Robots vs. Monsters!
BQB here with a review of “Pacific Rim: Uprising.”
The original “Pacific Rim” was just that – something original amidst a landscape of reboots and sequels that we were sick of even five years ago.
The premise? In the future, monsters (Kaiju) pop out of the sea to destroy cities in an attempt to conquer the world. Humans respond by creating Jaegers, giant robots that can be piloted by a duo of humans whose minds must be in sync in order to use their brains to control the robot’s movements. Cue training scenes where main characters must learn to control their angst in order to achieve mental clarity and save the day.
In this go around, ten years have passed since the end of the human vs. monster war. Peace has broken out, though reconstruction efforts are slow and many cities remain in ruin. Jake Pentecost, a former “Ranger” (a robot driver) and son of Idris Elba’s character in the first film, has bummed out of the military and exists as a scavenger, snatching up leftover parts from defeated Jaegers who have been left to rot on the depleted battlefields of yesteryear.
Blah, blah, blah, shenanigans ensue. He and Amari (Cailee Spaeny), a young fellow scavenger, are snapped up by the Rangers, who demand that Amari enlist and Jake reenlist, because…um…apparently people who break the law are wanted for the military I guess?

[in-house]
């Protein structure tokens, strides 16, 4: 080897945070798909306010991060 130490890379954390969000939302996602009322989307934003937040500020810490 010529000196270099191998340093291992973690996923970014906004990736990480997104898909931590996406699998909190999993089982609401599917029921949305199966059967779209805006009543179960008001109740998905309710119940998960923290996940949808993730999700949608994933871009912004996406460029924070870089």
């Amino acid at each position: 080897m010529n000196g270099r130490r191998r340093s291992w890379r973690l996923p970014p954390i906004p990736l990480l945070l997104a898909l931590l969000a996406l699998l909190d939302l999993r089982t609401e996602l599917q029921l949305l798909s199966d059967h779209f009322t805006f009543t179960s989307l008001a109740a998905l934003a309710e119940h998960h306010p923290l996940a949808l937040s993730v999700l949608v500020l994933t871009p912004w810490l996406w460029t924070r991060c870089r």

Nate Lambert (Scott Eastwood) commands the unit that these two ne’er-do-wells are assigned to. There are many contentious scenes between Nate and Jake that are reminiscent of “Top Gun.” Nate takes the Val Kilmer/Ice Man approach of telling Jake that he’s a loose cannon that’s going to get everyone killed. Jake takes the Maverick/Tom Cruise approach of going with the flow and telling Nate to loosen up.
Is there a plot? Yes. Somehow, Jaegers are popping up all over and smashing up cities. Say it ‘aint so! How did these mighty robot warriors go bad? It’s a mystery our heroes will have to solve.
Umm…there’s little more I can get into at this point without revealing spoilers. Overall, it’s fun, a good visual spectacle, and it’s self-aware – it’s not trying to make us think this is a film more meaningful than a bunch of robots and monsters smacking the crap out of each other.
STATUS: Shelf worthy. Worth a trip to the big screen.